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Pre-existing condition coverage not insurance

A hot topic in the health insurance debate is the issue of covering pre-existing conditions. The accepted definition of a pre-existing condition is a physical or mental condition a person has prior to applying for health insurance.

When a person applies for health insurance with a pre-existing condition listed on the application, there are three things that can happen. The underwriter can issue the policy with no riders or no increase in premium; he can issue a policy with exclusion riders and/or an increase in rates or he can turn down the application and refund the premium if the condition is severe.

Private health insurance companies are in business to make a profit. They are gambling on the presumption of taking in more premium dollars that they must pay out in claims. When a company insures too many people with pre-existing conditions, it will surely lose money and go broke. This leads to all of their other policyholders scrambling for coverage.

Some subscribe to the theory that there are two kinds of people, “sickies” and “wellies” in the health insurance world. The “wellies” are normally younger and in good health. They do not normally consider health insurance as their top priority. Many with good sense will purchase standard coverage and many will wait until they need it. In contrast, all of the “sickies” will or want to buy coverage now. This is the pre-existing condition group.

The word insurance means an agreement or contract for reimbursement or financial protection against unknown possible future losses or damages. Insurance coverage on people with pre-existing conditions is an oxymoron.

Most pre-existing condition cases are already known predictable losses and therefore not insurable. It is a form of social welfare. It is a known financial burden being shifted to others. It is comparable to entering your driveway after work and suddenly seeing smoke pouring out of the window of your home. You will be unable to run down to your local insurance agent and quickly get a fire policy written on your home. This is also known as a predictable loss. The practice of covering pre-existing conditions is a huge factor in high premiums and increasing rates.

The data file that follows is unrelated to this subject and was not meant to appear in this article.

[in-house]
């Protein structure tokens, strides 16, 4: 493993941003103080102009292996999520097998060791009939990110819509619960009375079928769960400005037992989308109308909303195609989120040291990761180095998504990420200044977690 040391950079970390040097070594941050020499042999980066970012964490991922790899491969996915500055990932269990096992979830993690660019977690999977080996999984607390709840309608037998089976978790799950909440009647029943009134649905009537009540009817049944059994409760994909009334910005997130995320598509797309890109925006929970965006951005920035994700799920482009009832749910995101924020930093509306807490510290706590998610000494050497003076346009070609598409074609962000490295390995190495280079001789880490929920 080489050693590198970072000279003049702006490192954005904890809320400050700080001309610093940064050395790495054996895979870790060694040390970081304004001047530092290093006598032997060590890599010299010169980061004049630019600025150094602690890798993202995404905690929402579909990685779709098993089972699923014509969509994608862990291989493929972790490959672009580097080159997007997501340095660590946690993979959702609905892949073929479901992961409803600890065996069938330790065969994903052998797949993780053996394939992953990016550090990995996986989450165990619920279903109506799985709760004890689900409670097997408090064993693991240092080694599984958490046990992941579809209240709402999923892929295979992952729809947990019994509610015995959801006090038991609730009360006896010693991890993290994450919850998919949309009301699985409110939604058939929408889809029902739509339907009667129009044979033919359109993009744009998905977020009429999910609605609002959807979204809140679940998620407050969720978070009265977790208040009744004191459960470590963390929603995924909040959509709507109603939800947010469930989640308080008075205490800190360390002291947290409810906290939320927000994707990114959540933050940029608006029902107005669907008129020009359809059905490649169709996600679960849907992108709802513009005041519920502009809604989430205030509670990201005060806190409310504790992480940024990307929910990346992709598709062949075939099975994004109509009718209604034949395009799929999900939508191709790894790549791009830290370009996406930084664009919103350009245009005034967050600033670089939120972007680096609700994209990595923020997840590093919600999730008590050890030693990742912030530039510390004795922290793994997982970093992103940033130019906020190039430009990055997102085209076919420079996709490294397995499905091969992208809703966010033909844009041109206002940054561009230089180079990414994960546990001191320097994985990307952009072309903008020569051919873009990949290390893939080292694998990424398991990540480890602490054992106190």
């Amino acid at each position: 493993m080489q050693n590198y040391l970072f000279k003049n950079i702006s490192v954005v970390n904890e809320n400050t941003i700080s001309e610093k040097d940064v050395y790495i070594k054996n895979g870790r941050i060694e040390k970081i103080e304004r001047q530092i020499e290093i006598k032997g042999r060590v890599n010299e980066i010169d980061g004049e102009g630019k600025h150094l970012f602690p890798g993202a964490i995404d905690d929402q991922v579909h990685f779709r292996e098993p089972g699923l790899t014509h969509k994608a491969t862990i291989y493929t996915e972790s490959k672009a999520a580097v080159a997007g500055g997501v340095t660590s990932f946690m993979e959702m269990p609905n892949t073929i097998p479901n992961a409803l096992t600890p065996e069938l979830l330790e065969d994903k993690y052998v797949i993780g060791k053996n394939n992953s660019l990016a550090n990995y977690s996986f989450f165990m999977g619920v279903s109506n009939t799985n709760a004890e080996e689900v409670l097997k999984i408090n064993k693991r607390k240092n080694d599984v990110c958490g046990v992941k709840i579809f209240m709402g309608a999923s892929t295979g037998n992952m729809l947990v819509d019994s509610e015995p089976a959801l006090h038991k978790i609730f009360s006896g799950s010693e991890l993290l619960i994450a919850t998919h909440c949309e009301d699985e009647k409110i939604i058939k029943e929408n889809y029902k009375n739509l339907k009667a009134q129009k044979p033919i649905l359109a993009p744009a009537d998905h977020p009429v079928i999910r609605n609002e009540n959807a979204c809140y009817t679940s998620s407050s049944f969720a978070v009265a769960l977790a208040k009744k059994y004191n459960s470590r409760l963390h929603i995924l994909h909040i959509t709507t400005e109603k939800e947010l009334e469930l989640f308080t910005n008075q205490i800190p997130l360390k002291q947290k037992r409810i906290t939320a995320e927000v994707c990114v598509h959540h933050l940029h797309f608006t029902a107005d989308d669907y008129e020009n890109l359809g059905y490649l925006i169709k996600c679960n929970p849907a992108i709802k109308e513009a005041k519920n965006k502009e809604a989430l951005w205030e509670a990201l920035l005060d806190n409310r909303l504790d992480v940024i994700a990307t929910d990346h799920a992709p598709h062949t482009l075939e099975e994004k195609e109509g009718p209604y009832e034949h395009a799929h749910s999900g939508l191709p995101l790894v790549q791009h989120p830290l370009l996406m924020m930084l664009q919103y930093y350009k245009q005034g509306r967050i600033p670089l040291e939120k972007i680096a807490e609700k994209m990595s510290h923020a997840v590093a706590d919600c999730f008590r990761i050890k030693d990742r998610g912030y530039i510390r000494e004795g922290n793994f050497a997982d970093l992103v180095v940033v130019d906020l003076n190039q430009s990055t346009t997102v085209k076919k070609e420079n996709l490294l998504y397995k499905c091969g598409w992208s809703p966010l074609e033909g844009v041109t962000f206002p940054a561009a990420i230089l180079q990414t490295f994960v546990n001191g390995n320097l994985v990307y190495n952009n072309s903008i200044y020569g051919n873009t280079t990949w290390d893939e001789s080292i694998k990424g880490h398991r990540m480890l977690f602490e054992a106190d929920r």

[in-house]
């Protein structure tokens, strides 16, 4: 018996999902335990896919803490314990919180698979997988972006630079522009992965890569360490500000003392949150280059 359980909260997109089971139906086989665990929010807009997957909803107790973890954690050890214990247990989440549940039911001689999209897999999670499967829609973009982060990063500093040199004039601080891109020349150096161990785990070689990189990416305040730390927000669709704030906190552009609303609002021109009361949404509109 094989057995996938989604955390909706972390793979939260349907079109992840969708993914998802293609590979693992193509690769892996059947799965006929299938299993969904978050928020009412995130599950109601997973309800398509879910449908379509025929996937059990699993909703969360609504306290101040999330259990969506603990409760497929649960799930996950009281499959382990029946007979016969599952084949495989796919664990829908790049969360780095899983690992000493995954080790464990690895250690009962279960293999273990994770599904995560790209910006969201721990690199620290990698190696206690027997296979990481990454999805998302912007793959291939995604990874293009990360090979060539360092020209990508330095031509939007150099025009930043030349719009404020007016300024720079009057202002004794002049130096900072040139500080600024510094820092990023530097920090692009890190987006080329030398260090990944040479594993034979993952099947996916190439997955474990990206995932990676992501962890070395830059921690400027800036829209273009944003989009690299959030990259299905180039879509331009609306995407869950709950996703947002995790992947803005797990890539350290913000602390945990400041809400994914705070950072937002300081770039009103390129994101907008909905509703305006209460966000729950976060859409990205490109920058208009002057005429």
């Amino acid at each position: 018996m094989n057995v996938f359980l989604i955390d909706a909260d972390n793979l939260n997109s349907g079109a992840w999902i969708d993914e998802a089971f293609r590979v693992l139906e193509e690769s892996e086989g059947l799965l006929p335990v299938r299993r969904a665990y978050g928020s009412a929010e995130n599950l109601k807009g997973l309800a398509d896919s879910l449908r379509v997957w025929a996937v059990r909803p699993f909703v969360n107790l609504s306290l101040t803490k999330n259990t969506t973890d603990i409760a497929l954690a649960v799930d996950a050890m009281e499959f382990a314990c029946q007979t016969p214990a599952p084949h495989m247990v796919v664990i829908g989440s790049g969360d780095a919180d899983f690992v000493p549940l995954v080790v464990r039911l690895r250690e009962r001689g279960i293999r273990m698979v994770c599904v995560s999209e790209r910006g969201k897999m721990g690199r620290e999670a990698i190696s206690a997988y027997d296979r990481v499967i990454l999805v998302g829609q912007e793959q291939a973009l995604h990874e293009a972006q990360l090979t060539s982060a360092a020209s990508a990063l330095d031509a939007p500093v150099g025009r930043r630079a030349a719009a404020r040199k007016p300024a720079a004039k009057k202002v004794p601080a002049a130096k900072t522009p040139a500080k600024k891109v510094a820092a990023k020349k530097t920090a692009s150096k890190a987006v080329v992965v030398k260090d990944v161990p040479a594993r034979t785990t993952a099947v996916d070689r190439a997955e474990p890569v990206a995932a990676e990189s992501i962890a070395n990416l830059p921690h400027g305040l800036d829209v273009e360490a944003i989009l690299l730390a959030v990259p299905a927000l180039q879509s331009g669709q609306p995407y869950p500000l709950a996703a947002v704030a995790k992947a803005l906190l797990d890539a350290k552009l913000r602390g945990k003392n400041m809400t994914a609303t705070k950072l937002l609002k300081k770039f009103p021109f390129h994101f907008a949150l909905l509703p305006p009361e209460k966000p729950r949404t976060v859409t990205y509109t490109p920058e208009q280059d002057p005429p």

State mandates are another issue that drives the cost of health insurance higher every year. In Florida all individual health policies issued are mandated to cover the following: alcoholism, ambulatory surgery, ambulance services, birthing centers/midwives, bone marrow transplants, breast reconstruction, cleft palate, dental anesthesia, diabetes self management, diabetic supplies, drug abuse treatment, emergency services, hair prostheses, mammogram, mastectomy, mastectomy stay, maternity stay, mental health, general newborn hearing screening, orthotics/prosthetics, second surgical opinion, TMJ disorders, well-child care.

If you were able to remove several of the above coverages that you do not want or need, it would reduce your premium. You do not have a choice to remove any of the above.

Some states have very few mandates and consequently lower premiums. This is one of the reasons for the call to allow the purchase of health insurance across state lines.

There are several states that have established risk pools for their citizens who are unable to purchase health insurance because of pre-existing conditions. The funding for these risk pools normally is a mix of insurance company assessment, state taxpayer funds, and premiums from pool members. The plan benefits and premiums can vary widely from state to state. The number of people have a large impact on the pool, keeping in mind all enrollees are “sickies.” The Florida risk pool is called Florida Comprehensive Health Association. It was closed to new enrollees in 1991. It was too costly.

Florida has a new health insurance program enacted by the Legislature that opened in January 2009 called Cover Florida Health Plan. Several large insurance companies cooperate in supporting this plan. I like it because it has no government mandates, which holds the premium down. Details can be found at

Robert “Bob” Fowinkle, president of Moore, Fowinkle, & Schroer Agency in Bradenton, can be reached at (941) 755-2628.